As opposed to vocabulary and kanji, which you can learn through sheer repetition, Japanese grammar is always quite beast to tame. It involves rules and exemptions, and denotations that are sometimes simply not translatable. Words seem weird and reading the alphabet that you’ve never come across before may feel like an intimidating task. However, the truth is that learning Japanese grammar is very rewarding if you keep at it.
Grammar represents the big picture or blueprint of the Japanese language. Devoid of the big picture, the different constituents of the language may seem disconnected and overwhelming. Internalising these grammatical rules increases your prospects of speaking fluently and naturally.
While all this may sound quite good, it begs the question: what’s the ideal way to learn Japanese grammar? Read on for more insight.
Begin with Hiragana and Katakana
This is the first step when learning Japanese grammar. Hiragana is basically the Japanese alphabet. It is made up of fifty-one phonetic characters, with each character representing a specific sound. This differs from English where one letter might sound different in various contexts. By learning Hiragana, you’ll be able to pronounce any Japanese word. Additionally, you also need to learn a bit of Katakana. These are a series of characters representing non-Japanese words like the internet or hot dog.
Get a Japanese Grammar Textbook
To improve your Japanese grammar, get a comprehensive grammar book. A good textbook choice for beginners is Japanese from Zero series. It basically does what it promises on the title cover-transforming you from a beginner to a level where you can confidently use Japanese and learn more complex materials.
After finishing the aforementioned entry-level textbook, you can proceed to an intermediate textbook like Tobira. This type of textbook introduces you to intermediate Japanese. You can use it in a Japanese class in Singapore or access it online for self-study purposes.
Enrol in a language class
To effectively learn grammar, enrol for japanese language lessons. With the tutelage of a proper instructor, workbooks, lesson plans, and most importantly, other students to practice with, Japanese language courses are ideal to sign up for.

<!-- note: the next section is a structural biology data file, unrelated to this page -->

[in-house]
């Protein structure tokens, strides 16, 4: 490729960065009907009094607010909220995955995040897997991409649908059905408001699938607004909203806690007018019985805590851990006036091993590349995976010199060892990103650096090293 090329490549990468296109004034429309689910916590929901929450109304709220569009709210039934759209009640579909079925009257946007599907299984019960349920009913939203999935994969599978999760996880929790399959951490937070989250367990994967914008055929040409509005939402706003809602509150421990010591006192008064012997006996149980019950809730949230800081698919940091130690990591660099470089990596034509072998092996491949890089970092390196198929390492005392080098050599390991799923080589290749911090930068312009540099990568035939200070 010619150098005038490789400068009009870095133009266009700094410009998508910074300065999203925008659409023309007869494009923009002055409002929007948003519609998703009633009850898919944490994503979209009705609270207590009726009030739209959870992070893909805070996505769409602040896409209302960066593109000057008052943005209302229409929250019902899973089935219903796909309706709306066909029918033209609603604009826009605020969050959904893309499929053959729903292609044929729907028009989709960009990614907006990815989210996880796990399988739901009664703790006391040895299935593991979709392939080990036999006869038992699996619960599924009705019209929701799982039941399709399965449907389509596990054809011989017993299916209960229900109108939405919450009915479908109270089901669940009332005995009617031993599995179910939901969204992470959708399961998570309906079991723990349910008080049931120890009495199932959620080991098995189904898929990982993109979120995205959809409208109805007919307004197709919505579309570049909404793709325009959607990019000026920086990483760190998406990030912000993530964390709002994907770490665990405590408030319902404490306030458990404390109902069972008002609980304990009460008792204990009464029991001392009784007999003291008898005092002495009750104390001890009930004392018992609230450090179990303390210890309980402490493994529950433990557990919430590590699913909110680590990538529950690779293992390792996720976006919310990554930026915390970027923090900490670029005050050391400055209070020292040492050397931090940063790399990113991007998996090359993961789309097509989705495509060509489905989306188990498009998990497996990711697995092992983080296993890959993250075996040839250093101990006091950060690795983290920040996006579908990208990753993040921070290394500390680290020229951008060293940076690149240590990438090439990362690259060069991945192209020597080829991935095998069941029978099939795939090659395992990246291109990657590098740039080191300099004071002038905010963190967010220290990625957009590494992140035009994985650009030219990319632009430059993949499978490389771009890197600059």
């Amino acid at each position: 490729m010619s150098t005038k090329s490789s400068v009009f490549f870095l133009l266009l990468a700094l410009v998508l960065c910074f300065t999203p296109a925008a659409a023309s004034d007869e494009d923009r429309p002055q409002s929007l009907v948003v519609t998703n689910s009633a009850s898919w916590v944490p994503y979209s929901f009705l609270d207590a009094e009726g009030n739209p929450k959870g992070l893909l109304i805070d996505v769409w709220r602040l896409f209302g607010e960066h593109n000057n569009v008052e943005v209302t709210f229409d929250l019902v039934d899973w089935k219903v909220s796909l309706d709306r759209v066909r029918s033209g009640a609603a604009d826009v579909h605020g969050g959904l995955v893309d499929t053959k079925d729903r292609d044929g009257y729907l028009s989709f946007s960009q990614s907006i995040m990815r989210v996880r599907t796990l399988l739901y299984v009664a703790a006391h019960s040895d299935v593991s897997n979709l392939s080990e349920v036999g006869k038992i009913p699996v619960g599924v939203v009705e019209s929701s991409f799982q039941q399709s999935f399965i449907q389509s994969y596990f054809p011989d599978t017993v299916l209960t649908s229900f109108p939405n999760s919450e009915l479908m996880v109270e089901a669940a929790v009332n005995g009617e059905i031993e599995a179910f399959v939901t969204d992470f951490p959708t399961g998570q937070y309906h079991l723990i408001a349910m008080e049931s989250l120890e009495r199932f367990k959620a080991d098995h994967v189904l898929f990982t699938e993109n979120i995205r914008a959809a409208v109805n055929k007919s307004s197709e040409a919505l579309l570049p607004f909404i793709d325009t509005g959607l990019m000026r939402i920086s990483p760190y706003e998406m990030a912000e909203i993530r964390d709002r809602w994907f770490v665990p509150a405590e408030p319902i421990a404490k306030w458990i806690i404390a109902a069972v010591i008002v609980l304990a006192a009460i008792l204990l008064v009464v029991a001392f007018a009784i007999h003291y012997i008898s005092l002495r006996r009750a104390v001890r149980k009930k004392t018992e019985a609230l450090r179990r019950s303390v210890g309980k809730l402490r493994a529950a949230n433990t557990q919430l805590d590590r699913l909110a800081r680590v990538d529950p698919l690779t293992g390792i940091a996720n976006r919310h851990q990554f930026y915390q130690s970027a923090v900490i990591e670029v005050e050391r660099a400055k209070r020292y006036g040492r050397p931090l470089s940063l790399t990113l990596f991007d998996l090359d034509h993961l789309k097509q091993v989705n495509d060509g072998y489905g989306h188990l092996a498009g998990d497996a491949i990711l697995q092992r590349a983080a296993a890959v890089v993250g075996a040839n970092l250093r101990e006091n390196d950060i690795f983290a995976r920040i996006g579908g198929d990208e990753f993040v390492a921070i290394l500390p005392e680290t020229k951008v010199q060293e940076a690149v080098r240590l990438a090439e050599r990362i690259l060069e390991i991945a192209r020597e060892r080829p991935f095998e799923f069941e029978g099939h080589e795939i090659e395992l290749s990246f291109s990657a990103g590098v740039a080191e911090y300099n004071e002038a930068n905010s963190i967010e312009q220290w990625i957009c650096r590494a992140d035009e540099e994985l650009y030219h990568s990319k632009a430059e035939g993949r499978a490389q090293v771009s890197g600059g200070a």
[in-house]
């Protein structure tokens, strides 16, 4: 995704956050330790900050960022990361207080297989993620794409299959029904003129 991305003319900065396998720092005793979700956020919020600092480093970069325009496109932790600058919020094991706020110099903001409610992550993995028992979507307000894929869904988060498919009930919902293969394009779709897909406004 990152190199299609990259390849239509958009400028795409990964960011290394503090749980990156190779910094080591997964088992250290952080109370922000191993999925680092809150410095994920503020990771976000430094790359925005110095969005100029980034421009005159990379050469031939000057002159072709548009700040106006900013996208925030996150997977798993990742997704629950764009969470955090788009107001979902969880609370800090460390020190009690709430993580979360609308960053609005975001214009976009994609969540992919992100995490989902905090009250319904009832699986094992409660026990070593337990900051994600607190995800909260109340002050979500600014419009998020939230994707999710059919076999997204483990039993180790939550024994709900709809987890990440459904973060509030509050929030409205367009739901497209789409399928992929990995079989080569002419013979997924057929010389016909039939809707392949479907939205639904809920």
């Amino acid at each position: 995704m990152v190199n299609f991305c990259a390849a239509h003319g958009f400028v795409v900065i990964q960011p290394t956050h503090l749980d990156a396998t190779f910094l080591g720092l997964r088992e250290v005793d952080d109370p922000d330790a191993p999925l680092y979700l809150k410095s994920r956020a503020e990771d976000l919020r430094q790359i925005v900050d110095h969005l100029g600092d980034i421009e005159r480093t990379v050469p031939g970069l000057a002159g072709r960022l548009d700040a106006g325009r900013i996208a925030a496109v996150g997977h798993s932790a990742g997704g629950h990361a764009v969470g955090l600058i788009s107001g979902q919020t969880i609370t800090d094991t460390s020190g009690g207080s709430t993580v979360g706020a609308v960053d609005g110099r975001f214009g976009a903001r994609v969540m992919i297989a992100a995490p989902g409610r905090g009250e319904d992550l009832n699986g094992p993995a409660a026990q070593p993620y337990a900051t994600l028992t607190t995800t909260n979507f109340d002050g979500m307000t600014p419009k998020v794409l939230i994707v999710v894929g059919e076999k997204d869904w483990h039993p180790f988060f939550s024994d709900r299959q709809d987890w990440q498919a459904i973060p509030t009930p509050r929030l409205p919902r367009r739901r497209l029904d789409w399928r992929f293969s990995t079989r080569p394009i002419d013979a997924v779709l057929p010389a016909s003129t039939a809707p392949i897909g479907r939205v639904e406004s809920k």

You need to practice using Japanese with other. Languages are avenues of communication. The best way to learn Japanese is by talking with other people. Tapes may be helpful, but beginning from tapes can be lonesome and disheartening. After all, it makes sense to have someone to speak to when learning. Conversations allow you to pick up what grammar to use in different contexts. You can check online for language meeting events or chat with language partners online, although face to face conversations are highly recommended. A classroom set up allows you to meet other students to practice with.
Encountering Japanese language in new ways
Ideally, you need to expose yourself as much as possible to the Japanese language. One way to achieve this is by spending your free time watching tv shows and movies in Japanese. Consequently, you’ll be exposed to a variety of terms and expressions besides providing you with a great avenue to hone your understanding skills.
Another interesting source of knowledge in Japanese newspapers. By reading newspapers and magazines, you’ll learn many new words and expressions. As a matter of fact, reading remains one of the best ways to learn a language. You’ll be able to engage a lot deeper with Japanese grammar.
Akin to movies and TV shows, listening to Japanese radio is a great avenue for learning new grammar and practice listening. Look for Japanese music accompanied with lyrics and attempt to sing along. Alternatively, listen to a Japanese radio talk show. Japanese podcasts are also valuable resources for learning Japanese grammar.
A great way to learn Japanese grammar is to place yourself in a totally immersive setting. If you can arrange for a trip to Japan, or even spend time with your Japanese friends at their home. You’re more likely to learn the language a lot faster in such an environment. In closing, use the aforementioned different approaches to learn Japanese in Singapore.